While old homes may have a great classic appeal, a lot of them lack central air. If your older house doesn’t have central air, your box units aren’t sufficient, or you use more than two rooms regularly, you may benefit from installing a central air unit. If you have concerns about how upgrading may affect the structure and style of your older home, there are several ways you can upgrade to central air without compromising the beauty of your house. Let’s discuss all you need to know about adding central air to your old house.
Old homes often have a lot of charm and personality. They have years of history, and you may want to preserve those memories. Unfortunately, most old homes lack central air, which can make the house uncomfortable during the summer seasons. Alternatively, some houses have window units, which can be loud with a low cooling capacity. Thankfully, central air is quiet, comfortable, and efficient.
The question is: Can you easily upgrade to central air without ruining the integrity of your home’s historic interior? The answer depends on several factors, but you can usually install central air to your old home with few issues.
There are several deciding factors you should consider when upgrading your old home to central air, such as:
Before you get central air, you need to determine how much cooling your old home needs. To find this out, have a contractor come and give you a quote. They can perform an analysis that factors in variables that affect your cooling rate and capacity. For example, they may look at your insulation levels, air filtration, and the surface area of your walls. These specific evaluations can give you a more exact analysis of your needs.
To measure the efficiency of air conditioning units, experts use a Seasonal Energy Efficiency Ratio. The SEER defines the efficiency of a unit, and higher numbers designate more efficient units. Current air conditioning units range from a SEER of 13 to 25, and newer, more efficient models can often save you money, as older models had lower SEER ratings, often in single digits. However, remember that the SEER is a maximum value, and the efficiency of your system can also depend on the size of your home, how often you’d use the unit, and how long the cooling season is.
Another main deciding factor is whether your house currently has ductwork. Most old homes don’t have ducts, which makes upgrading to central air more difficult. If your home doesn’t have ducts, you have a few options. You can install new ductwork, but not all old houses can support new ducts. This simply depends on the structure of your house and how it was built. If contractors can’t add new ductwork, you can opt for a ductless central air unit.
There are different central systems you can choose for your house. These options require minor remodeling, which can be beneficial for maintaining the look of your old home:
Mini-split systems are wall-mounted cooling units that contractors place in different rooms. These units connect to a compressor and fan that sits outside of the house. This allows you to add central air to your home without the units being in the way. Mini-split systems are beneficial because they don’t require extensive work on the area, meaning that you can maintain the structure of your house.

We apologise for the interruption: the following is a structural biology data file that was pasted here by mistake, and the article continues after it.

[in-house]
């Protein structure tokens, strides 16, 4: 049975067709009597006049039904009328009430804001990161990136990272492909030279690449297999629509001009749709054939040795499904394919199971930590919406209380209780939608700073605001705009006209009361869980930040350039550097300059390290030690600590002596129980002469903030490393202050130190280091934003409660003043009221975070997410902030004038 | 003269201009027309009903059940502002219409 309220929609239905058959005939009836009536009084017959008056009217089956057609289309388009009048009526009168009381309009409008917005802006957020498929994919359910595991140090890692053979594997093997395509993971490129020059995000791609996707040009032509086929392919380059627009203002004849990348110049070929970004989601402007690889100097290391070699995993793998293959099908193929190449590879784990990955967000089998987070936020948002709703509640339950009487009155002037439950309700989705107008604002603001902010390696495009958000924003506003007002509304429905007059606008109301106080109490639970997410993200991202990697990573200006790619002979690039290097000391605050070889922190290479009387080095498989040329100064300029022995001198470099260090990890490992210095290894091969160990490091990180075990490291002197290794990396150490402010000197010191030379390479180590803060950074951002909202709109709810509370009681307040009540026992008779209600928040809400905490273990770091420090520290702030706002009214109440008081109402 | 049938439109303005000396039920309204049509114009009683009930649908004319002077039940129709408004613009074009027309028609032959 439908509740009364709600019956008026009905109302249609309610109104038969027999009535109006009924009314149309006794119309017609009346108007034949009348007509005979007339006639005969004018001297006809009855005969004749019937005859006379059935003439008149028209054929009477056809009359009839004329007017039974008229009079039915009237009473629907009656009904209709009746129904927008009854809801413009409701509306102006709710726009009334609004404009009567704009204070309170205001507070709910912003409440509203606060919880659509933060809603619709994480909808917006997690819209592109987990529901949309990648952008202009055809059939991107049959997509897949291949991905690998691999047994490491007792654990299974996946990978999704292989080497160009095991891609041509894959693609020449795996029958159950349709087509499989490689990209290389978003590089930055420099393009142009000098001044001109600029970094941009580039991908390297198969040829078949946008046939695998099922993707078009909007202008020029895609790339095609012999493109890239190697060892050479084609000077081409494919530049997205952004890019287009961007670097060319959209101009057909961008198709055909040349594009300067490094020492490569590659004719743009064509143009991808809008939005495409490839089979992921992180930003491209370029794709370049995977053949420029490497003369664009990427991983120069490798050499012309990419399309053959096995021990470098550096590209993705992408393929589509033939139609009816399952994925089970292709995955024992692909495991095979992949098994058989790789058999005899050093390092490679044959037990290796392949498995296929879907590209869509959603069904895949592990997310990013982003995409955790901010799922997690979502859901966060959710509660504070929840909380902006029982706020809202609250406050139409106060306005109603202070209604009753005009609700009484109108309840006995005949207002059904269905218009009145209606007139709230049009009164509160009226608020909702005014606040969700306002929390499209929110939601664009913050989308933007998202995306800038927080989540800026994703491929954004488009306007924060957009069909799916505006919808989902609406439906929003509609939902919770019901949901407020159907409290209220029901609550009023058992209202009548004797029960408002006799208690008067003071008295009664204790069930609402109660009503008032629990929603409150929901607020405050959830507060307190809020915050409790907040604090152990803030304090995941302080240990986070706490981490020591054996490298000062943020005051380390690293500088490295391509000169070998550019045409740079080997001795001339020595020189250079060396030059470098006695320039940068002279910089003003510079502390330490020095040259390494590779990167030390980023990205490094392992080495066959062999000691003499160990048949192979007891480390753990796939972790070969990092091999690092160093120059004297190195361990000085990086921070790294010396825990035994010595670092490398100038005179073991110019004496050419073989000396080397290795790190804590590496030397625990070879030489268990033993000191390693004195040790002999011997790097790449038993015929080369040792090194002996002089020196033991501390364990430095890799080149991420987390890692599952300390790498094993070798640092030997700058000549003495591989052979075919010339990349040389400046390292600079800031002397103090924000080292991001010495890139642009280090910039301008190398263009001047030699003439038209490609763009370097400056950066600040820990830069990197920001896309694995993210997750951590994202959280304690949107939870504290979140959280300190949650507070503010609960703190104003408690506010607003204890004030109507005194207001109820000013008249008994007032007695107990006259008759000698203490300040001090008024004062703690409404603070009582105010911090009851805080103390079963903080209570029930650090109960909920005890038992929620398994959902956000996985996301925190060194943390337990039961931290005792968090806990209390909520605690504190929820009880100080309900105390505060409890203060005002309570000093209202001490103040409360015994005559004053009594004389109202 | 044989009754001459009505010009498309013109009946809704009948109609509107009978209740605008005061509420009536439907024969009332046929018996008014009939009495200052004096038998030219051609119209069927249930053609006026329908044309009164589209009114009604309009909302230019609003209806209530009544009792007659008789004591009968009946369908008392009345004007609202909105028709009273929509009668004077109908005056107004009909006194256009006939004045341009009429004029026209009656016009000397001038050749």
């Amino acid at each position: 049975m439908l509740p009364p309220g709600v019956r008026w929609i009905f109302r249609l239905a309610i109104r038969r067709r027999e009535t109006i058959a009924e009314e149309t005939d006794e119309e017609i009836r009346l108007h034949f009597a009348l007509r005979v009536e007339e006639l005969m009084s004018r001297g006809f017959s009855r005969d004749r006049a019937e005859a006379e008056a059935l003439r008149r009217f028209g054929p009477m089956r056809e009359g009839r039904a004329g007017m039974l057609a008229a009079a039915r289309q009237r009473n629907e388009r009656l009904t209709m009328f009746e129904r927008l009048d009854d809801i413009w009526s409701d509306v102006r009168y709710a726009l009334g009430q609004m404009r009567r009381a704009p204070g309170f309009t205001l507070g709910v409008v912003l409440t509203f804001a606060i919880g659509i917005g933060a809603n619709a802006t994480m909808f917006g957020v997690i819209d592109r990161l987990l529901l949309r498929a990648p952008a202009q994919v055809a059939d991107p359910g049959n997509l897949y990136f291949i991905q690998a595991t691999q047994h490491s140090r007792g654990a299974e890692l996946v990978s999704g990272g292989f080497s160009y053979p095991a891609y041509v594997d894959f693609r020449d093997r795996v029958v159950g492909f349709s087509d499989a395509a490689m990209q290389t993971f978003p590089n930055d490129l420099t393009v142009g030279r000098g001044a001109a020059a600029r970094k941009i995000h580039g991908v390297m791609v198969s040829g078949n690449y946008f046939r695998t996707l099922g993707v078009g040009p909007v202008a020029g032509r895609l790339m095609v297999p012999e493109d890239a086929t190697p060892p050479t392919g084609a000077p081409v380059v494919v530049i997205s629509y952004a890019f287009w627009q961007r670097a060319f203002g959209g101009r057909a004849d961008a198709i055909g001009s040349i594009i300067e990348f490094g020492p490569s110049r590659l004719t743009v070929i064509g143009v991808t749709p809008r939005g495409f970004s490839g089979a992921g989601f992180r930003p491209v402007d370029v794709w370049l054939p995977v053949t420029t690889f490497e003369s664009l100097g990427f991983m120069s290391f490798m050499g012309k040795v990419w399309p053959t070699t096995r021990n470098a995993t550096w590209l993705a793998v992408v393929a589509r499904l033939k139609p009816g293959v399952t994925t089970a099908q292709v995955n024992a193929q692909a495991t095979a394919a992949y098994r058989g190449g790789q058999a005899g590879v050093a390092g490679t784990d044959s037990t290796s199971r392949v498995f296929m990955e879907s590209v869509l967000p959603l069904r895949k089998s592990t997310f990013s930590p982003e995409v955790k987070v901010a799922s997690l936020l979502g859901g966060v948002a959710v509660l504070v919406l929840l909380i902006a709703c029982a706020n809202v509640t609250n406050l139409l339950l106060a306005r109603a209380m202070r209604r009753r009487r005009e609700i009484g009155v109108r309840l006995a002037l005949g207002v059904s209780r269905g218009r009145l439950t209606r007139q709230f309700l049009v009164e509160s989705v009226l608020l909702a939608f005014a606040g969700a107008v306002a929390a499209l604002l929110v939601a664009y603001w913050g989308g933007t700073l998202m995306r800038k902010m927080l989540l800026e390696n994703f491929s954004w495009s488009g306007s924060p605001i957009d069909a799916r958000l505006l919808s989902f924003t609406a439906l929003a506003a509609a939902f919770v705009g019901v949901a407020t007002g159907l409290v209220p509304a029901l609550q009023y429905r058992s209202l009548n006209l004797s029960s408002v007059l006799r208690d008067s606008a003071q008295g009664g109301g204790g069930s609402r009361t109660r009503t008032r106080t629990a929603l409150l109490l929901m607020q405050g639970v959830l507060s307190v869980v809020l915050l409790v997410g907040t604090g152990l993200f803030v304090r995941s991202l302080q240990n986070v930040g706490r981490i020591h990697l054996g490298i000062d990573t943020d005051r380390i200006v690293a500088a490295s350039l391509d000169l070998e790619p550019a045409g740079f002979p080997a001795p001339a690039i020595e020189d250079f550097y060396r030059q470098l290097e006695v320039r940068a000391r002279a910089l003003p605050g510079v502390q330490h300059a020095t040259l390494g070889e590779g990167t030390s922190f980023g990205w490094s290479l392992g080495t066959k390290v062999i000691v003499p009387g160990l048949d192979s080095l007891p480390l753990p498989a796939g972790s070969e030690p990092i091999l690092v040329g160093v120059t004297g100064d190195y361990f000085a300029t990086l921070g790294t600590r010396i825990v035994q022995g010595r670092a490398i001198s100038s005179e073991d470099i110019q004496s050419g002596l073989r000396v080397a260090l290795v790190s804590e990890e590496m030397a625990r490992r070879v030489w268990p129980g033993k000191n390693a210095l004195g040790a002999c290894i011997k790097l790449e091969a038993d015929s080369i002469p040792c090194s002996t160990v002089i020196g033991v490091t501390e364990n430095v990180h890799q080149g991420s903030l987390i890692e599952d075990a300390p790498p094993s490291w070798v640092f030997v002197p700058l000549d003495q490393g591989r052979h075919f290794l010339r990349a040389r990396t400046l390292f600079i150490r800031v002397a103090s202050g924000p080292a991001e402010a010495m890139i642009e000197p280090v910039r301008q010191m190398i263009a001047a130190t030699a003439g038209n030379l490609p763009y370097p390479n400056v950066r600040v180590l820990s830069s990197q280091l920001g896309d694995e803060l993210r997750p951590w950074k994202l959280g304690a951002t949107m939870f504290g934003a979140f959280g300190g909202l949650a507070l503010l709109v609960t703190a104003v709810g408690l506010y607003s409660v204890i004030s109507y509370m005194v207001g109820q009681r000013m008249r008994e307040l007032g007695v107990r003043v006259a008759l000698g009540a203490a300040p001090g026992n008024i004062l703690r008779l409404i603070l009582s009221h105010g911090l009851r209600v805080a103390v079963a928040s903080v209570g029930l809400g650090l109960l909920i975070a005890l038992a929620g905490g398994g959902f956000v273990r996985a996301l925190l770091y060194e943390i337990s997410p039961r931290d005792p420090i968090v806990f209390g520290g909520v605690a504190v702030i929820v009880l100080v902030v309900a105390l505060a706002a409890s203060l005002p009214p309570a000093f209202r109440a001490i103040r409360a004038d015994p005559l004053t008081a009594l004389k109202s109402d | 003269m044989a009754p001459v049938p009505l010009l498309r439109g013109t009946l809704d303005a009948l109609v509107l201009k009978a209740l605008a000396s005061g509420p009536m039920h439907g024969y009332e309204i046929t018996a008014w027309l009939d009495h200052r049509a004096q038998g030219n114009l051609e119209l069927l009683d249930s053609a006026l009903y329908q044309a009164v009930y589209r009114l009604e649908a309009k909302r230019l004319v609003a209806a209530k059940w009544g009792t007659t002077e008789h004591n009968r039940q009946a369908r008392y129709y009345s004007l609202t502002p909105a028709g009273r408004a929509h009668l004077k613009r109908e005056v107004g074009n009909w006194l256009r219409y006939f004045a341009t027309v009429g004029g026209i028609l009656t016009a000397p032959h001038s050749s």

High-velocity HVAC systems use extremely small ducts and registers to transport air into a room. These tubes and registers are only a few inches wide, which provides an unobtrusive way to get air into your house. Since the ducts are so small, contractors can insert them through the walls and ceilings. This means you don’t have to remodel or reconstruct your home.
Retrofitting is when you add a new component to an existing item or structure. If you already have central heat in your house, a contractor may be able to retrofit it to add central air. This can allow technicians to use a system that’s currently in place and avoid unnecessary and additional ductwork. To do this, you may have to update or seal your heating system to work with the new central air unit.
It depends – some homes are easier to upgrade than others. For example, if your home already has a forced-air heating system, you can install central air in the ductwork that’s already there. However, if the house requires new ducts, the process gets more complicated and expensive. The technicians would have to find space to retrofit or install the ductwork. If you’d like to learn more about the process and what you can expect, the experts at Dahme Mechanical in Arlington Heights, IL would be happy to answer questions and provide an initial evaluation.
There are several variables, such as climate, existing insulation, cost of labor, and the amount of square footage that affect how much it will cost to upgrade your old house to central air. Generally, you can expect to pay anywhere from $5,000 to $7,000 for a central air installation. However, if your home is already equipped with forced-air heating and you are simply retrofitting it to add central air, the costs will be lower – between $3,000 and $5,000. You always want ask your contractors for a quote before they begin work on your project, so you know exactly what to expect.
Despite the cost, central air equipment can last up to 15 years if it’s high quality. You can also check your warranty if the system stops working. If you own an older home and you want to upgrade to central air, you have several unobtrusive options. Regardless of what you go with, you can find a simple, budget-friendly way to add central air while maintaining the look of your house.
This information can help you decide whether you should install central air, and if you do, you know what your options are. If you have questions about this process or you want to schedule an appointment, please contact us at Dahme Mechanical Industries, Inc. We proudly serve Arlington Heights, IL and the surrounding Chicagoland community, and would be happy to discuss upgrading your old home!